Corruption in the Nigerian judicial system has rendered the tool of justice postrate. It’s so much a problem to National growth because the judiciary is a strategic institutions of state saddled with the responsibility of the interpretation of law and the pursuit of justice. This said judiciary in recent times have been indicted for keeping corrupt judges and other judicial officers who ask for gratification to pervert the course of justice.
Recently the National Judicial Council (NJC) sacked Justice Musa Ibrahim Anka of the Zamfara State Judiciary for allegedly receiving a bribe of N200,000.
It was reported that the judge collected the bribe from one Zubairu Abdumalik in order to deliver judgment in his favour. The Zamfara State government has however dimissed the judge when it approved the recommendation of the National Judicial Council.
It really doesn’t matter how much was received as gratification once proper investigation reveals that a Judge collected money or any other forms of gratification to turn justice on its head the requisite disciplinary measure must be taken to the fullest against such Judge by the NJC. It is a weak argument to concult that the sum of N200,000.00 is a negligible figure and therefore the judge should be spared. This will amount to a travesty of justice and therefore throw away our efforts to keep the stream of justice clean at all cost. The truth is that if a Judge collects N200,000.00 as bribe chances are that if he had been offered more than that he would have taken.So let us do away with this idea that the value of the proceed of crime shouldl determine how serious a case should be taken. All corruption cases are serious and must be seen as so by all and sundry.
And for other Judges who have one or two petitions against them under the investigation of NJC I urge the regulatory body to be diligent in this process and work without fear or favour for this is the only way we can develop the Nation and reform the judiciary. Each petition should be delt with holistically so that the right findings can be made at the end of the day. Penalties should follow guilt without bending the rules for anyone no matter who is involved.
The United Nations Office on Drugs and Crime (UNODC) in her report recently fingered the judiciary or prosecution if you like, as the second most corruption institution in Nigeria. It’s true that there are corrupt elements in the judiciary given the obvious fact that some judges are currently been investigated by the NJC. The UNODC report should not be dismissed with a wave of the hand but at the same time it has left much to be desired of it. It is trite to say that we do not have the parameters for which such conclusion were arrive at. He that alleges must prove. The material evidence that led to this conclusion is not in the public domain. We must reach conclusions with statistics and we must be scientific enough in our approach. Emperical research the world over is evidence-driven and scientifically distilled. With this approach, errors are technically reduced to its bearest minimum. The tools and methods of research applied must be adequate in the circumstance.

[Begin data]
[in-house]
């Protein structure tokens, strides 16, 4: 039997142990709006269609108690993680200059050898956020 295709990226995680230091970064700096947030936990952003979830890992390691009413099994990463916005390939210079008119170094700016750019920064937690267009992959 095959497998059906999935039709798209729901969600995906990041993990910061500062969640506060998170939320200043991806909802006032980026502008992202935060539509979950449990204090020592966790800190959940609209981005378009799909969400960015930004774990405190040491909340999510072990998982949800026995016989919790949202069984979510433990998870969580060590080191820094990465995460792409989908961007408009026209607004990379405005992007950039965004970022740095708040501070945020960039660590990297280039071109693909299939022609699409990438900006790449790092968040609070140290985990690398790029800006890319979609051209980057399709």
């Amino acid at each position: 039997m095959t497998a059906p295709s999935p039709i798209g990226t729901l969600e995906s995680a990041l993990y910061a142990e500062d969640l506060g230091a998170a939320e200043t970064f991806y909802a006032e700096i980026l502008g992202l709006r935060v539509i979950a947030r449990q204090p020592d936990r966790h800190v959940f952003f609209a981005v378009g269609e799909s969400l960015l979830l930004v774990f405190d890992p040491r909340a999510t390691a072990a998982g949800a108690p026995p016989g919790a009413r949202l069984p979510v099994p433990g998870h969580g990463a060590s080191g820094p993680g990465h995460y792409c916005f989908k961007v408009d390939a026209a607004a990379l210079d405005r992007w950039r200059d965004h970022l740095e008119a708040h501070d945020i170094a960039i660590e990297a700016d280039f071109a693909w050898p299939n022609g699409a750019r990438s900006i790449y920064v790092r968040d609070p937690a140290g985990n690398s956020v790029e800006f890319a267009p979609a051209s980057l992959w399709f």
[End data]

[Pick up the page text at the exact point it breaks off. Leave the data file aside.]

However, without prejudice, whichever method applied I hold that the judiciary cannot be singled out as the second most corrupt institution in Nigeria simply because some judges are corrupt and some are being investigated for corruption related offences. It’s deeper than that, we must prove to the world the systems deployed to reach this conclusion. At the risk of not sounding defensive to the judicial institutions in Nigeria we must interrogate statistics and surveys done in ways that cannot stand the test of time. Let’s assume but not concede that their finds are true they owe the public an obligation to reveal the method of research and the tools with which the survey was deployed. Any report or review of the parameters used through to this conclusion will be useful to dissent voices who need more than just a pronouncement to believe a story.
I have read the survey or if you like the study, it is at best a guess work from the fig of someone’s imagination. Research and statistics aren’t taken seriously in Nigeria because of the level of work put therein in search for accuracy and exactitude . Perhaps we should begin to develop skills in these areas so that we can make informed decisions and choices in our everyday activity. This will help us find bearing around our population and and the demographics which before now is premised on hearsay, guess work and false projections that only wide the errors of our results.
Now that we are up with a verdict, however loosed, it is left for the judiciary to redeem itself from the web and reach of further indictments. The NJC must be studious in the dispensation of her duties in cleaning up the iniquities in the judiciary system so as to allow the judiciary take its pride of place in the annals of our judicial history in the face of posterity.
I believe that the judiciary is till the last hope of the common man and it holds the door to national transformation, socioeconomic development, economic justice and political stability. If we devote our pursuit and finetune the process we shall return to the good old days when the Nigerian judiciary stood out in the whole of Africa as the best for so many decades. We still are. Time was when our judges were all over Africa developing the legal systems of the continent, exporting legislation and playing pivotal roles to the development of the continent of Africa. We can do it again if we dare to re-enact history. Yes we must! If we must, together we shall.
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